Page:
(Soglio 1847 – 1926 Copenhagen)



Signed lower right B Wegmann

Oil on canvas

39 x 52 cm (15 3/8 x 20 ½ inches)

As was the case for most female artists before the 20th century, Bertha Wegmann was only able to pursue art with the support and encouragement of her father, a merchant who had a love for art and painting. Wegmann did not begin her formal training until the age of nineteen, when she began taking lessons from the Danish painters F. C. Lund (1826-1901) and Frederick Ferdinand Helsted (1809-1875). Both of Wegmann’s teachers had studied at the Danish Royal Academy of Fine Arts, but as a woman she could not follow in their footsteps. In 1888 the Academy reluctantly open a separate school for women, and the institutions later merged in 1908. Unable to pursue her studies at a higher level in Copenhagen, Wegmann departed for Munich where she studied at the Academy under the German history painter Wilhelm Lindenschmit (1829-1925) and the Austrian genre painter Eduard Kurzbauer (1840-1879).

At the Munich Academy Wegmann befriended the Swedish artist Jeanna Bauck (1840-1926), a fellow feminist painter and future favored teacher of Paula Modersohn-Becker (1876-1907). The women grew weary of painting solely inside the studio, and so they left the Academy to travel throughout Italy and eventually settled in Paris, the epicenter of progressive artistic practice in Europe. The pair lived and shared studio space in Paris from 1881 to 1883, and both submitted paintings to the Salon in 1881 and 1882. Over these two years the women created a series of portraits of one another, often depicted at work in their studio. The project was intentionally designed to question the societal norm that professional artists could only be men and advocate for female artists, a cause to which both women would go on to dedicate their lives.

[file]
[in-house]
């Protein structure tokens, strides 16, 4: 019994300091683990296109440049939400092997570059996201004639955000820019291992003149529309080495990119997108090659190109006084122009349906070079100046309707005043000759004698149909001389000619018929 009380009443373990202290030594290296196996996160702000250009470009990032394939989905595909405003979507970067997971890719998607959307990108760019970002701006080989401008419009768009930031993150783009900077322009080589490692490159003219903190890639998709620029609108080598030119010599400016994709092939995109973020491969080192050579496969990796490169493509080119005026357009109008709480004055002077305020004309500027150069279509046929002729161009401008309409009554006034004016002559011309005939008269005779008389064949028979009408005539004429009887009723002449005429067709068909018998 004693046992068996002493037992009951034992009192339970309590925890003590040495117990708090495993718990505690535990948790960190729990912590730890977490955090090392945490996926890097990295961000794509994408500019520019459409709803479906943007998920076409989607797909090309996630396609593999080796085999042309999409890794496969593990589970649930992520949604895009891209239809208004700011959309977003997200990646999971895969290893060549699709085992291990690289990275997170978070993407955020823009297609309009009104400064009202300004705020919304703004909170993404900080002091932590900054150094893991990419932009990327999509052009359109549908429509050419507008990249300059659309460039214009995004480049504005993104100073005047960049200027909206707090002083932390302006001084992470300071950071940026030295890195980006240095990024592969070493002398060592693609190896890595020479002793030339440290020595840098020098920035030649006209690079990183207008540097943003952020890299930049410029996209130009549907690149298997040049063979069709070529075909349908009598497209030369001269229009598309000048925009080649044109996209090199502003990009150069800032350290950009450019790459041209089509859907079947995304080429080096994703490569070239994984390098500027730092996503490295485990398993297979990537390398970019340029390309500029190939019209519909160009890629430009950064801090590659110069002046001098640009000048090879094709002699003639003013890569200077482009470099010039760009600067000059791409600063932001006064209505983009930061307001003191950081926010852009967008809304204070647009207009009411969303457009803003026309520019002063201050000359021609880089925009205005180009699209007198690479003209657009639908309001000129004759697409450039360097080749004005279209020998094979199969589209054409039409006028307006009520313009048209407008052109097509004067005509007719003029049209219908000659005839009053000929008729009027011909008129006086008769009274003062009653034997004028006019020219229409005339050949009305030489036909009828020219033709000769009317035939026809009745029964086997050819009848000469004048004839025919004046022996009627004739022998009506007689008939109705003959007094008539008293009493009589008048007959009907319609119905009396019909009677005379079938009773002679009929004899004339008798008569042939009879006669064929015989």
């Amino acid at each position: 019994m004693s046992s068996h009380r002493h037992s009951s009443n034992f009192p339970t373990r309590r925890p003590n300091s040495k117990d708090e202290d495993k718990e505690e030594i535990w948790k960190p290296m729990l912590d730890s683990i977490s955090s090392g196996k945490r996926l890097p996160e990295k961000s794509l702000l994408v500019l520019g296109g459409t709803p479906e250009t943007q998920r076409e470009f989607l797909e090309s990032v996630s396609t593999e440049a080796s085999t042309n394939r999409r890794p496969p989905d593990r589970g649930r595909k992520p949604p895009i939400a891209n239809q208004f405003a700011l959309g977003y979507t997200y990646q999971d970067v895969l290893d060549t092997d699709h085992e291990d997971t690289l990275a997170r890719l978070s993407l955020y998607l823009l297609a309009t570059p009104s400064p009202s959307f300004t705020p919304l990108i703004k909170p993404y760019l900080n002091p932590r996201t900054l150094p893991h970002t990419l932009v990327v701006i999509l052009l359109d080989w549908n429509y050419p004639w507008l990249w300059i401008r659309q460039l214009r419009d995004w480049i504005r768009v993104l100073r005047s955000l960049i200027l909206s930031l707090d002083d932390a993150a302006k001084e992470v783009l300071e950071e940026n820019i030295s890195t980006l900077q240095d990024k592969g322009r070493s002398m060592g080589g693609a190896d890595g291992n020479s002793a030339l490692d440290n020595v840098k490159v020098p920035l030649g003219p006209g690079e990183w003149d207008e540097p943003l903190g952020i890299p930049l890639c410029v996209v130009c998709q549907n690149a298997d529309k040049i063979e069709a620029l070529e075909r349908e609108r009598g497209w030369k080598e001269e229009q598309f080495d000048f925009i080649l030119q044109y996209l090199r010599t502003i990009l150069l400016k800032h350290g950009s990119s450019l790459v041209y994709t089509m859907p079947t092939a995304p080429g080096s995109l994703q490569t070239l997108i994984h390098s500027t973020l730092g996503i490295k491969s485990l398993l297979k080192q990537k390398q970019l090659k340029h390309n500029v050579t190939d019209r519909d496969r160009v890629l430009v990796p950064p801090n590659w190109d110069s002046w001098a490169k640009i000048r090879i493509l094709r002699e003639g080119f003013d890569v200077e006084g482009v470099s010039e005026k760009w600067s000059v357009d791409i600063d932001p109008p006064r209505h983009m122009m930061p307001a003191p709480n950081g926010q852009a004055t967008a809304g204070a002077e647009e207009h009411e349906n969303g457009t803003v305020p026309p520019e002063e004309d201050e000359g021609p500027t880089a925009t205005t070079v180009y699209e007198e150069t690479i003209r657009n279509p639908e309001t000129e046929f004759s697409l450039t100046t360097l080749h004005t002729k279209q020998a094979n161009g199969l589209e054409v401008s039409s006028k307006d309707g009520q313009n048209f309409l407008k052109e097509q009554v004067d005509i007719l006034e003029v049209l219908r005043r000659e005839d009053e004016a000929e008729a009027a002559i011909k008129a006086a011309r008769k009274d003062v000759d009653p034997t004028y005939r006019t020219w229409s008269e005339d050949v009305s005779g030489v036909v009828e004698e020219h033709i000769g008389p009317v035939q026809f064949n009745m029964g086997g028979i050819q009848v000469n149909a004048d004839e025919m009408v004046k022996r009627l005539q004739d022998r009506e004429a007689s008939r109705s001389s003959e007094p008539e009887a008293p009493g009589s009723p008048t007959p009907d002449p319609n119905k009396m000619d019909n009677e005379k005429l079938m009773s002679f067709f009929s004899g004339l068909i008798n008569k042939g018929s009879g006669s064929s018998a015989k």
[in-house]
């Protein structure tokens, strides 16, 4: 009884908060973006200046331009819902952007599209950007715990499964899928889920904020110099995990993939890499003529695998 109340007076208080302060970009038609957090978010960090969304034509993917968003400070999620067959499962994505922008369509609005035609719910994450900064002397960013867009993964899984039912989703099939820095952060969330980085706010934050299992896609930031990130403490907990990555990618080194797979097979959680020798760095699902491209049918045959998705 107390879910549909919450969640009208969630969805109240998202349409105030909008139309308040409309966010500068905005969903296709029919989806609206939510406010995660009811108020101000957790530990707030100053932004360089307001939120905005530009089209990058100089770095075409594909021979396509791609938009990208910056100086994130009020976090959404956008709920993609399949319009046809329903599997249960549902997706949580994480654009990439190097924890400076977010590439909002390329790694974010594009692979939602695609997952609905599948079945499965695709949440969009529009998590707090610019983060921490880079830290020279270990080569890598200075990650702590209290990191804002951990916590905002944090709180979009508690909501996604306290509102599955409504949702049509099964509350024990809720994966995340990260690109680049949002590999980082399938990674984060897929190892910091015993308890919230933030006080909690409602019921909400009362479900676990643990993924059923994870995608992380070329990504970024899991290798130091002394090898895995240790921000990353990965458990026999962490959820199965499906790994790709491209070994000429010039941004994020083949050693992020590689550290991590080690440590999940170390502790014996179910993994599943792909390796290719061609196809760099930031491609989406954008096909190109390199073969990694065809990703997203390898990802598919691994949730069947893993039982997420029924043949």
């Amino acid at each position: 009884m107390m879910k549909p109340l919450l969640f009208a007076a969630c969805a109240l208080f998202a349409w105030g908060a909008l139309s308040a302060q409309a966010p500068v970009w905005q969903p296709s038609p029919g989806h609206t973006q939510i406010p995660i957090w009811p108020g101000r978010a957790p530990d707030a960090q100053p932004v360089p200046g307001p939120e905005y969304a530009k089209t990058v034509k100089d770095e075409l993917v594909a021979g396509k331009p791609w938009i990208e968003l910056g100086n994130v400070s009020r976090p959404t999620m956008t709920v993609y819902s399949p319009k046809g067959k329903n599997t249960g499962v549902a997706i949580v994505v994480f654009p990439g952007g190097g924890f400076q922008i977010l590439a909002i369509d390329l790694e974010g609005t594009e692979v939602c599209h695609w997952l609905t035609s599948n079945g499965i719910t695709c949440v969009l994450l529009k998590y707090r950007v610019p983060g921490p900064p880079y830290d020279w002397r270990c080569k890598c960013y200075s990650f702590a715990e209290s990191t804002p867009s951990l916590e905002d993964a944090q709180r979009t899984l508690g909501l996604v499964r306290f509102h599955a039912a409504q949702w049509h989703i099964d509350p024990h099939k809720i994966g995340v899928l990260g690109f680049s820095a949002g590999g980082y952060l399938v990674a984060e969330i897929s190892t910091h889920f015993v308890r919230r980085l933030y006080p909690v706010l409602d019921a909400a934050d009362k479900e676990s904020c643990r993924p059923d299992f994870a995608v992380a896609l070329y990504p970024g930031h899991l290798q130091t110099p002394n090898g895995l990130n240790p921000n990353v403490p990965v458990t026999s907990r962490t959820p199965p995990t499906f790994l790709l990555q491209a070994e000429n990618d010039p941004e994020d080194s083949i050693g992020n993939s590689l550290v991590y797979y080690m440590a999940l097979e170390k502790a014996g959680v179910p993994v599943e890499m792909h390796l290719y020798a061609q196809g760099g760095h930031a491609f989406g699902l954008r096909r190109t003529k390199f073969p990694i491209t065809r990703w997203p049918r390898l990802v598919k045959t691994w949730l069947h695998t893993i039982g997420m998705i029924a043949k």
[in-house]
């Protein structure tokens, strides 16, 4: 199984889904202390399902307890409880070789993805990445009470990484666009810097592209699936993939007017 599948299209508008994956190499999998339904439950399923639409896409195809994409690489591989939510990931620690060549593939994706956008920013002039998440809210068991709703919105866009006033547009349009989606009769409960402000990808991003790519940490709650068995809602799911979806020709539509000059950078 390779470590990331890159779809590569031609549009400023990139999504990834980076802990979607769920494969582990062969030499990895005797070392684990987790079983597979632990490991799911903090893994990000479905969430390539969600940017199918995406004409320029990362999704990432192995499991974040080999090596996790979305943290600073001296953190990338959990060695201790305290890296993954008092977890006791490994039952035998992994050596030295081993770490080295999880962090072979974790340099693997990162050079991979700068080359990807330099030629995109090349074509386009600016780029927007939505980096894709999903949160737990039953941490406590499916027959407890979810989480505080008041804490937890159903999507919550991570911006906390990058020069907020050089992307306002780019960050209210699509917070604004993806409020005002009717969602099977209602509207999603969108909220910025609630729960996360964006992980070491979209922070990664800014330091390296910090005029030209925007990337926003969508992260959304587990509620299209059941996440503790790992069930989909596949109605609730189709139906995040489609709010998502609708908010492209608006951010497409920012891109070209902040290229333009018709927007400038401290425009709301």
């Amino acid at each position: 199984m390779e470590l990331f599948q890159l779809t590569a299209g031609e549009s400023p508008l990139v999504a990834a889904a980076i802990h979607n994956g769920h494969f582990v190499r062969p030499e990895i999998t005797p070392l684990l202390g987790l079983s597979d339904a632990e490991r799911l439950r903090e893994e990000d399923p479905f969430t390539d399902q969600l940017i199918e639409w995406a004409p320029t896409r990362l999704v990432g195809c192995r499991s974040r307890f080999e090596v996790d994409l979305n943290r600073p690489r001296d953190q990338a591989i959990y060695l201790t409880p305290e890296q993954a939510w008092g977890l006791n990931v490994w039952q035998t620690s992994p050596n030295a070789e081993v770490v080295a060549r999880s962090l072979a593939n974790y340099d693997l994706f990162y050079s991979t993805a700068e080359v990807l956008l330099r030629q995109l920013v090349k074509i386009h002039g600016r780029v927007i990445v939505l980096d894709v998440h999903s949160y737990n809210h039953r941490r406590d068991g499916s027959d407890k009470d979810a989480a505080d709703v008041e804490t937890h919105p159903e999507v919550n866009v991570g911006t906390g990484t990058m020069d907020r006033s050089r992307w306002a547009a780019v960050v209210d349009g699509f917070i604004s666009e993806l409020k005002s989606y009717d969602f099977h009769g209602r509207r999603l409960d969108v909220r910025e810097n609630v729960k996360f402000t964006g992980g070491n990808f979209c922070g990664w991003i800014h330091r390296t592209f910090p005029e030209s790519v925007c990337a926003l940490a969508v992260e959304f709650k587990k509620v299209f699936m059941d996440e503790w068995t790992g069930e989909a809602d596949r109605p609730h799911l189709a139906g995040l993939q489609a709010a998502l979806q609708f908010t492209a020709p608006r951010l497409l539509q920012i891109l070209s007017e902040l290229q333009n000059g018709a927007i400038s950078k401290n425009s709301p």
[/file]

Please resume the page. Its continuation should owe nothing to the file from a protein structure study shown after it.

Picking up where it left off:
When Wegmann returned to Copenhagen in 1883 she exhibited a portrait of her sister at the Charlottenborg Palace and won the Thorvaldsen Medal, the highest distinction from the Royal Academy. Four years later she was the first woman elected to hold a seat on the Royal Danish Academy of Fine Arts plenary assembly, as well as the first woman to have a painting exhibited in the National Gallery of Denmark. In 1887 she became a member of the board of the Drawing and Art Industry School for Women, a role she held until 1907. Wegmann continued to exhibit widely throughout Scandinavia, Europe and even the United States when she participated in the 1893 World’s Columbian Exhibition in Chicago.

Despair is an intimate and empathetic image of a woman in a state of hopelessness. Something awful and unknowable has happened, and she has been left alone in this physical expression of defeat and sadness. Interior scenes of the 19th century often depict women in the confines of their home, going about their chores while their absent husband assumedly enjoys the freedom of public life outside. In the current painting Wegmann accentuates the confinement of the domestic space by closely cropping the composition, bringing in the walls and excluding a visible doorknob.